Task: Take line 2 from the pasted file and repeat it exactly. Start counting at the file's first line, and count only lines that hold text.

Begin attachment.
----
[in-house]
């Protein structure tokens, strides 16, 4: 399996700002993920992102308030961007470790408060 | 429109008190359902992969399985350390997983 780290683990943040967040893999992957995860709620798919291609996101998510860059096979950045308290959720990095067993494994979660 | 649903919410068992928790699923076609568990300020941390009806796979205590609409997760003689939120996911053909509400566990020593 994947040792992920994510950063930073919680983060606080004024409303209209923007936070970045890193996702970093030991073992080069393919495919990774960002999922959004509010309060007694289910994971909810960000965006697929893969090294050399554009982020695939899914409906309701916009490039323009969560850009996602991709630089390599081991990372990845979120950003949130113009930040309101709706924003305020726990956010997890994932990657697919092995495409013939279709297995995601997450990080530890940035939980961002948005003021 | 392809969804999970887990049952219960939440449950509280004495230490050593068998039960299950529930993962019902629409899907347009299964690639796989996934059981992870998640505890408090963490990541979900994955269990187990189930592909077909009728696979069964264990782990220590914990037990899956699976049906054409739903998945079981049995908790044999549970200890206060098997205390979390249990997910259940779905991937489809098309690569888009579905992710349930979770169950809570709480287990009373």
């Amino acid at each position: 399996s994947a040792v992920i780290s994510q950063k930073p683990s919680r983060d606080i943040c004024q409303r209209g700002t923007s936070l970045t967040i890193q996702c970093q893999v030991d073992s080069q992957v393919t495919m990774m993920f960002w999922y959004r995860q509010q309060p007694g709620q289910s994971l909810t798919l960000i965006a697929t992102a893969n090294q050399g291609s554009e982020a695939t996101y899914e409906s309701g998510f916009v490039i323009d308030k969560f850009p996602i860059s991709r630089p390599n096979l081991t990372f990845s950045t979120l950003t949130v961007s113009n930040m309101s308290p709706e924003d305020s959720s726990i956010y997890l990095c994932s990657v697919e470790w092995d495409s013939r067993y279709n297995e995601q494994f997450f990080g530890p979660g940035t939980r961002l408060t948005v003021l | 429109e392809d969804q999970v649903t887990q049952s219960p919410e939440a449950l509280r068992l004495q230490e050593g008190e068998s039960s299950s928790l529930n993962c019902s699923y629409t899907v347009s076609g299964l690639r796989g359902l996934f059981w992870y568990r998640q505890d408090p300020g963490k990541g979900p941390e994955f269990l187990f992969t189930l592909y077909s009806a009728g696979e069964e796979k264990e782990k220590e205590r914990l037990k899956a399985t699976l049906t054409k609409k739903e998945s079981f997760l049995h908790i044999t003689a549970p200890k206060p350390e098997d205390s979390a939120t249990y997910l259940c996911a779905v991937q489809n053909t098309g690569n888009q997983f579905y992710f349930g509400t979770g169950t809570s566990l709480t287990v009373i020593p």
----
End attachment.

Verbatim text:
């Protein structure tokens, strides 16, 4: 399996700002993920992102308030961007470790408060 | 429109008190359902992969399985350390997983 780290683990943040967040893999992957995860709620798919291609996101998510860059096979950045308290959720990095067993494994979660 | 649903919410068992928790699923076609568990300020941390009806796979205590609409997760003689939120996911053909509400566990020593 994947040792992920994510950063930073919680983060606080004024409303209209923007936070970045890193996702970093030991073992080069393919495919990774960002999922959004509010309060007694289910994971909810960000965006697929893969090294050399554009982020695939899914409906309701916009490039323009969560850009996602991709630089390599081991990372990845979120950003949130113009930040309101709706924003305020726990956010997890994932990657697919092995495409013939279709297995995601997450990080530890940035939980961002948005003021 | 392809969804999970887990049952219960939440449950509280004495230490050593068998039960299950529930993962019902629409899907347009299964690639796989996934059981992870998640505890408090963490990541979900994955269990187990189930592909077909009728696979069964264990782990220590914990037990899956699976049906054409739903998945079981049995908790044999549970200890206060098997205390979390249990997910259940779905991937489809098309690569888009579905992710349930979770169950809570709480287990009373």